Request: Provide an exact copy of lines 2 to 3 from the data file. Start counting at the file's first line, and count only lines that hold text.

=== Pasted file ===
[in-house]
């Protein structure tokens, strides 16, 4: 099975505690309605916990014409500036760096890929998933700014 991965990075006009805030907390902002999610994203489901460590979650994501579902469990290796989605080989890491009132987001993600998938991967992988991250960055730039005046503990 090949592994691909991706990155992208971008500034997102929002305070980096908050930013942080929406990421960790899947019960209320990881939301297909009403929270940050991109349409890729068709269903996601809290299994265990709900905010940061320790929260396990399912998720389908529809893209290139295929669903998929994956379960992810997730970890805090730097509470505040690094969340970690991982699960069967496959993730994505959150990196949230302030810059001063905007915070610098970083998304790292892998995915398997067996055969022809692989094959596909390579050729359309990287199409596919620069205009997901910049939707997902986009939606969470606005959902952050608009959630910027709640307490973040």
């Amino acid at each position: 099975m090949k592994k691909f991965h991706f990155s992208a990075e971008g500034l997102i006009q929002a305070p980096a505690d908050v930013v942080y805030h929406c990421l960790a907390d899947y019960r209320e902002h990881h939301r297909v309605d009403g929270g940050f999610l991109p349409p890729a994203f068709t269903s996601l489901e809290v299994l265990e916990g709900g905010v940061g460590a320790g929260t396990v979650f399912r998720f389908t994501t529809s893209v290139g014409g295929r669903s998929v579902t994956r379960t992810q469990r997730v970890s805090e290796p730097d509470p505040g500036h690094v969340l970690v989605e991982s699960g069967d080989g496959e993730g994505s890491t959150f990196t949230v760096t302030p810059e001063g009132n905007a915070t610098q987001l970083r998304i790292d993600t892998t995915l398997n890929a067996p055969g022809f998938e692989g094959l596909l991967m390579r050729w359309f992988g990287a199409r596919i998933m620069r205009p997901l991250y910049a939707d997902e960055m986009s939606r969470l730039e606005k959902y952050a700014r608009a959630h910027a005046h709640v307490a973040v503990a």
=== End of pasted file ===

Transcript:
């Protein structure tokens, strides 16, 4: 099975505690309605916990014409500036760096890929998933700014 991965990075006009805030907390902002999610994203489901460590979650994501579902469990290796989605080989890491009132987001993600998938991967992988991250960055730039005046503990 090949592994691909991706990155992208971008500034997102929002305070980096908050930013942080929406990421960790899947019960209320990881939301297909009403929270940050991109349409890729068709269903996601809290299994265990709900905010940061320790929260396990399912998720389908529809893209290139295929669903998929994956379960992810997730970890805090730097509470505040690094969340970690991982699960069967496959993730994505959150990196949230302030810059001063905007915070610098970083998304790292892998995915398997067996055969022809692989094959596909390579050729359309990287199409596919620069205009997901910049939707997902986009939606969470606005959902952050608009959630910027709640307490973040």
């Amino acid at each position: 099975m090949k592994k691909f991965h991706f990155s992208a990075e971008g500034l997102i006009q929002a305070p980096a505690d908050v930013v942080y805030h929406c990421l960790a907390d899947y019960r209320e902002h990881h939301r297909v309605d009403g929270g940050f999610l991109p349409p890729a994203f068709t269903s996601l489901e809290v299994l265990e916990g709900g905010v940061g460590a320790g929260t396990v979650f399912r998720f389908t994501t529809s893209v290139g014409g295929r669903s998929v579902t994956r379960t992810q469990r997730v970890s805090e290796p730097d509470p505040g500036h690094v969340l970690v989605e991982s699960g069967d080989g496959e993730g994505s890491t959150f990196t949230v760096t302030p810059e001063g009132n905007a915070t610098q987001l970083r998304i790292d993600t892998t995915l398997n890929a067996p055969g022809f998938e692989g094959l596909l991967m390579r050729w359309f992988g990287a199409r596919i998933m620069r205009p997901l991250y910049a939707d997902e960055m986009s939606r969470l730039e606005k959902y952050a700014r608009a959630h910027a005046h709640v307490a973040v503990a």